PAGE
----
| SAN FRANCISCO
SAN FRANCISCO California Governor Jerry Brown next week unveils a revised budget, and an unexpected jump in tax receipts may ease the state's financial pain but throw a wrench into his plan for extending tax increases.
Brown will lay out his new plan to close a roughly $15 billion shortfall on May 16, and part of the solution will be a stronger tax collection forecast than in his original budget in January, based on strong April collections.
The recession, double-digit unemployment and the housing and stock market slumps sent personal income taxes, California's key budget source, tumbling. Now those receipts are recovering.
"At this point almost everybody is assuming there will be a better revenue number," said Mike Genest, a fiscal consultant and former director of finance for California's government.
The good news won't end California's traditionally chaotic budget politics, however.
Brown and fellow Democrats who control the legislature had been planning to use the prospect of more spending cuts, especially to schools, to rally voters to demand Republicans support extensions of tax increases that expire by summer.
Republicans have enough votes to block tax measures and have been opposing tax extensions. They now say better-than-expected revenue should be put toward schools.
"By dedicating this new revenue to the classroom, there's no need for the draconian education cuts that Democrats have proposed to justify massive tax hikes," Assembly Republican Leader Connie Conway said in a statement.
The 325,000-member California Teachers Association, one of the state's most powerful public employee unions, will hold rallies this week to guard school spending. The effort may help convince lawmakers from both parties to put new revenue toward schools and fight instead over other areas of state spending.
Steven Frates, research director at the Davenport Institute at Pepperdine University's School of Public Policy, sees a partisan brawl resuming after Brown's revised budget plan even if lawmakers agree to use new revenue for education.
"Improving revenue will take a bite out of the deficit," he said. "How big will it have to be so people would come together and cool down? That would have to be quite a bit of revenue."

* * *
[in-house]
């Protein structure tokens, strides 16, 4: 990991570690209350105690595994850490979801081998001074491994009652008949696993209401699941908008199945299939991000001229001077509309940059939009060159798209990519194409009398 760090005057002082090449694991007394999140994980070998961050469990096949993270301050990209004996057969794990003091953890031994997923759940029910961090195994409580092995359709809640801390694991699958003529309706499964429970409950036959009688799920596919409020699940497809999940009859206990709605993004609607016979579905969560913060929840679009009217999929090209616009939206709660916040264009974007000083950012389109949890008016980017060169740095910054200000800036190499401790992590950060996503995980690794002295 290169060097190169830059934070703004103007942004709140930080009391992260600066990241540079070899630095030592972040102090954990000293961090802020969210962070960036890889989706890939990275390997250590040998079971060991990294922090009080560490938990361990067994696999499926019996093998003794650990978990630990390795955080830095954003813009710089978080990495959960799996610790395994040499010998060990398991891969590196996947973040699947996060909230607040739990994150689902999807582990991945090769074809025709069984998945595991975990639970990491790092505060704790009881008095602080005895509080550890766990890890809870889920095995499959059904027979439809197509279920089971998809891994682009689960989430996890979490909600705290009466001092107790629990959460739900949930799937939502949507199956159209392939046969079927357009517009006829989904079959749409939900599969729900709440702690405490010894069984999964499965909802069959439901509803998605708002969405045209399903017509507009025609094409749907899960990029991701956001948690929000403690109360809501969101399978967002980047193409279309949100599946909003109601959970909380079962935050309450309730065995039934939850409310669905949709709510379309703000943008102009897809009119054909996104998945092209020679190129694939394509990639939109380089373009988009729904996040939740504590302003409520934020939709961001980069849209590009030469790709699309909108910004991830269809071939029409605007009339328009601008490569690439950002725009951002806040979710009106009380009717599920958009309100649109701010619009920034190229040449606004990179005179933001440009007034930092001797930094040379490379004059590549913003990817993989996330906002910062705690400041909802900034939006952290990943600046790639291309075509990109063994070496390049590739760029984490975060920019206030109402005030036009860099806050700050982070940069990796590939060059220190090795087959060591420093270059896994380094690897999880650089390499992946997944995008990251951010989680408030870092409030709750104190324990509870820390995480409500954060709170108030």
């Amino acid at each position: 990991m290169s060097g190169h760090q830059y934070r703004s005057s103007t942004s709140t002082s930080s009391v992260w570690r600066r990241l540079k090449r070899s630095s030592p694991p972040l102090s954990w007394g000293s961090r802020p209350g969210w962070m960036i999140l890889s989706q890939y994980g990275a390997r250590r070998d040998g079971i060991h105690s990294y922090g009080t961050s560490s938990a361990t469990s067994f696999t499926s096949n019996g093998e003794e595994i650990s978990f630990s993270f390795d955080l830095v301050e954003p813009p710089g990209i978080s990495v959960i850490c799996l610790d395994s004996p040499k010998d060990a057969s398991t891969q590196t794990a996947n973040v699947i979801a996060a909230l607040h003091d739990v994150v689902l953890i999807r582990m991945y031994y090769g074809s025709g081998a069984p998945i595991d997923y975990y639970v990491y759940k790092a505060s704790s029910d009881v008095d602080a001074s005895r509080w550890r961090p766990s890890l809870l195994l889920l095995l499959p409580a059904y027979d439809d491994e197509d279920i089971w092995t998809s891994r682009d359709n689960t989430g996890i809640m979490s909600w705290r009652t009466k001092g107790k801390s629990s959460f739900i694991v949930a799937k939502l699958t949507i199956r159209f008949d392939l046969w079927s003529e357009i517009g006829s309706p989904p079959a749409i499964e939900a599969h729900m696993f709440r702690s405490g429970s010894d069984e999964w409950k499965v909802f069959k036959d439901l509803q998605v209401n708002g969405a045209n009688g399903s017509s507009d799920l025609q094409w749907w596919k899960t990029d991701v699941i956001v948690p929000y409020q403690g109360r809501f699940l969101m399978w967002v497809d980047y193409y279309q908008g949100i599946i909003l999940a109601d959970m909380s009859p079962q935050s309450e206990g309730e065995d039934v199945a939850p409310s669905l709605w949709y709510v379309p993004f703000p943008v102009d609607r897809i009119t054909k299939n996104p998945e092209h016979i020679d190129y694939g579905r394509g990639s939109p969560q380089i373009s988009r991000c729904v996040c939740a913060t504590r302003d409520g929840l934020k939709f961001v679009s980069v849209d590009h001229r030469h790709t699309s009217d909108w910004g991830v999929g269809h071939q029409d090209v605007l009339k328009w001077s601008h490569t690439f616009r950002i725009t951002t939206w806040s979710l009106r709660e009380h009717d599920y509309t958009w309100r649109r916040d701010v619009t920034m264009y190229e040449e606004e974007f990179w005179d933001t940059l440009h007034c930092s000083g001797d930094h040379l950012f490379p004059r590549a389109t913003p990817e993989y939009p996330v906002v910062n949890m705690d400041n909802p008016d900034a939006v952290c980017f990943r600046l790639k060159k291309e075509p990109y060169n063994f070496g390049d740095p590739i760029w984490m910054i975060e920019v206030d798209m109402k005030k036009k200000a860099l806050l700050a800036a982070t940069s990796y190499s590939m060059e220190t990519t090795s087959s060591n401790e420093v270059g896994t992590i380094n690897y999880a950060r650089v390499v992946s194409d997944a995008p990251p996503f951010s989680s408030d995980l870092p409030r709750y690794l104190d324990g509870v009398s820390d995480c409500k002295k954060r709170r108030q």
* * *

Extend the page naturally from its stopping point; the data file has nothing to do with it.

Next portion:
Some analysts see the potential for a budget agreement involving a short-term extension of tax increases along with a spending cap and changes to public pensions urged by Republicans.
MORE MONEY BUT NOT ENOUGH
The state capital of Sacramento has been abuzz in recent days over an estimate by a budget watchdog agency that revenue may run more than $2 billion ahead of the annual plan Brown presented in January.
On Friday, the state controller said California's revenue from the fiscal year's start in July through April was $1.3 billion, or 1.9 percent, above the estimate in Brown's budget plan, and the state's fiscal year-to-date revenue increased by $4.9 billion, or 7.1 percent, over the year-earlier period.
Growing strength in California's main revenue source propelled the upswing. "Personal income taxes continue to lead the charge -- rising 8 percent over estimates and 13 percent over last fiscal year," the controller said in a statement.
The state's revenue should gain added momentum from the stock market rally and expected initial public offerings, such as the one seen looming for California-based networking site LinkedIn Corp.
"That sort of thing can make a big difference," said Genest, adding, however, that California's economy faces headwinds that could hold back its revenue gains.
H.D. Palmer, Brown's spokesman for state finance matters, said that even if revenue is picking up, the governor and lawmakers face the hard task of balancing the state's books.
Spending cuts and other moves have narrowed the state's deficit by some $11 billion. Several more billions of dollars in solutions to the remaining $15 billion deficit call for "a number of difficult but very necessary decisions," Palmer said.
(Editing by Eric Beech)